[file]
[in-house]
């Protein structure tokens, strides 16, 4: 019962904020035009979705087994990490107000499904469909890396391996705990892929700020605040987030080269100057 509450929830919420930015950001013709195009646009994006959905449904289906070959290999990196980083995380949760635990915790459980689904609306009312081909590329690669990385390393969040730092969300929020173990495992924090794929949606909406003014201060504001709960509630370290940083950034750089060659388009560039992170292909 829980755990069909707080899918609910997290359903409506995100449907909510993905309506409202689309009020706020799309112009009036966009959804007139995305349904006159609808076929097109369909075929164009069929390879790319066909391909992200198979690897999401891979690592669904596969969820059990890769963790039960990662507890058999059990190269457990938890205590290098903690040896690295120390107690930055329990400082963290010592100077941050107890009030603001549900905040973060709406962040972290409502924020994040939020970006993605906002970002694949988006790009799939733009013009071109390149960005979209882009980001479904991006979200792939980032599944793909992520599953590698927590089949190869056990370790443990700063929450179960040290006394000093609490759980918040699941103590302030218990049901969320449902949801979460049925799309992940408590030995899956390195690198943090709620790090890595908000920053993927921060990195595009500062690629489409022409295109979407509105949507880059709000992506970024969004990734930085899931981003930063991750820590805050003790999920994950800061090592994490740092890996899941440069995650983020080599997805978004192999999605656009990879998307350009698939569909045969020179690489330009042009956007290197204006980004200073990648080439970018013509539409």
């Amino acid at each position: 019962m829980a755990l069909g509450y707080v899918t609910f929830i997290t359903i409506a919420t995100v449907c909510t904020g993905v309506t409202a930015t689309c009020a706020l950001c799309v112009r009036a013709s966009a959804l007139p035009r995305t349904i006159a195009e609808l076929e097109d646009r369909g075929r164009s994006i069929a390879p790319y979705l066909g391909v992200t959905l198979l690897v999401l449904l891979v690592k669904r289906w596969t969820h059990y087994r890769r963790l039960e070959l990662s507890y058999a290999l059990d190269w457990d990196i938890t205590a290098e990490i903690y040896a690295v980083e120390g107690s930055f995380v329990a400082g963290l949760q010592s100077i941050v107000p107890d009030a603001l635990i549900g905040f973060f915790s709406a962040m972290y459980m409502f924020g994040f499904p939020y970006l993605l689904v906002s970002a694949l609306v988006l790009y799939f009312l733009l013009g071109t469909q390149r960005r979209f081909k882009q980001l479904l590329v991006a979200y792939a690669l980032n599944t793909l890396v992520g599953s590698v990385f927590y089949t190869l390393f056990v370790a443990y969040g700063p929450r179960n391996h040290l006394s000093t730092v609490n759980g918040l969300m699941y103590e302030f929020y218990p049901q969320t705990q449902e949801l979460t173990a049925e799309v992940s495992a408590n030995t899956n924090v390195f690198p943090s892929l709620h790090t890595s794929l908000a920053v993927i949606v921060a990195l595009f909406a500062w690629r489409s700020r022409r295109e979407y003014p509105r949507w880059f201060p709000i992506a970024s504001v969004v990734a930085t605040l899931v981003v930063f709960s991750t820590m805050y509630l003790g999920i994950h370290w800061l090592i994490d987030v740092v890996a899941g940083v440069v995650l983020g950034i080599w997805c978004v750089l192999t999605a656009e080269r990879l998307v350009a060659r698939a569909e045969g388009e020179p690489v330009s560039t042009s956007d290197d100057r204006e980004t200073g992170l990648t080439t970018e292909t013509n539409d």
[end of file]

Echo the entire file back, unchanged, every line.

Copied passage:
[in-house]
């Protein structure tokens, strides 16, 4: 019962904020035009979705087994990490107000499904469909890396391996705990892929700020605040987030080269100057 509450929830919420930015950001013709195009646009994006959905449904289906070959290999990196980083995380949760635990915790459980689904609306009312081909590329690669990385390393969040730092969300929020173990495992924090794929949606909406003014201060504001709960509630370290940083950034750089060659388009560039992170292909 829980755990069909707080899918609910997290359903409506995100449907909510993905309506409202689309009020706020799309112009009036966009959804007139995305349904006159609808076929097109369909075929164009069929390879790319066909391909992200198979690897999401891979690592669904596969969820059990890769963790039960990662507890058999059990190269457990938890205590290098903690040896690295120390107690930055329990400082963290010592100077941050107890009030603001549900905040973060709406962040972290409502924020994040939020970006993605906002970002694949988006790009799939733009013009071109390149960005979209882009980001479904991006979200792939980032599944793909992520599953590698927590089949190869056990370790443990700063929450179960040290006394000093609490759980918040699941103590302030218990049901969320449902949801979460049925799309992940408590030995899956390195690198943090709620790090890595908000920053993927921060990195595009500062690629489409022409295109979407509105949507880059709000992506970024969004990734930085899931981003930063991750820590805050003790999920994950800061090592994490740092890996899941440069995650983020080599997805978004192999999605656009990879998307350009698939569909045969020179690489330009042009956007290197204006980004200073990648080439970018013509539409």
């Amino acid at each position: 019962m829980a755990l069909g509450y707080v899918t609910f929830i997290t359903i409506a919420t995100v449907c909510t904020g993905v309506t409202a930015t689309c009020a706020l950001c799309v112009r009036a013709s966009a959804l007139p035009r995305t349904i006159a195009e609808l076929e097109d646009r369909g075929r164009s994006i069929a390879p790319y979705l066909g391909v992200t959905l198979l690897v999401l449904l891979v690592k669904r289906w596969t969820h059990y087994r890769r963790l039960e070959l990662s507890y058999a290999l059990d190269w457990d990196i938890t205590a290098e990490i903690y040896a690295v980083e120390g107690s930055f995380v329990a400082g963290l949760q010592s100077i941050v107000p107890d009030a603001l635990i549900g905040f973060f915790s709406a962040m972290y459980m409502f924020g994040f499904p939020y970006l993605l689904v906002s970002a694949l609306v988006l790009y799939f009312l733009l013009g071109t469909q390149r960005r979209f081909k882009q980001l479904l590329v991006a979200y792939a690669l980032n599944t793909l890396v992520g599953s590698v990385f927590y089949t190869l390393f056990v370790a443990y969040g700063p929450r179960n391996h040290l006394s000093t730092v609490n759980g918040l969300m699941y103590e302030f929020y218990p049901q969320t705990q449902e949801l979460t173990a049925e799309v992940s495992a408590n030995t899956n924090v390195f690198p943090s892929l709620h790090t890595s794929l908000a920053v993927i949606v921060a990195l595009f909406a500062w690629r489409s700020r022409r295109e979407y003014p509105r949507w880059f201060p709000i992506a970024s504001v969004v990734a930085t605040l899931v981003v930063f709960s991750t820590m805050y509630l003790g999920i994950h370290w800061l090592i994490d987030v740092v890996a899941g940083v440069v995650l983020g950034i080599w997805c978004v750089l192999t999605a656009e080269r990879l998307v350009a060659r698939a569909e045969g388009e020179p690489v330009s560039t042009s956007d290197d100057r204006e980004t200073g992170l990648t080439t970018e292909t013509n539409d």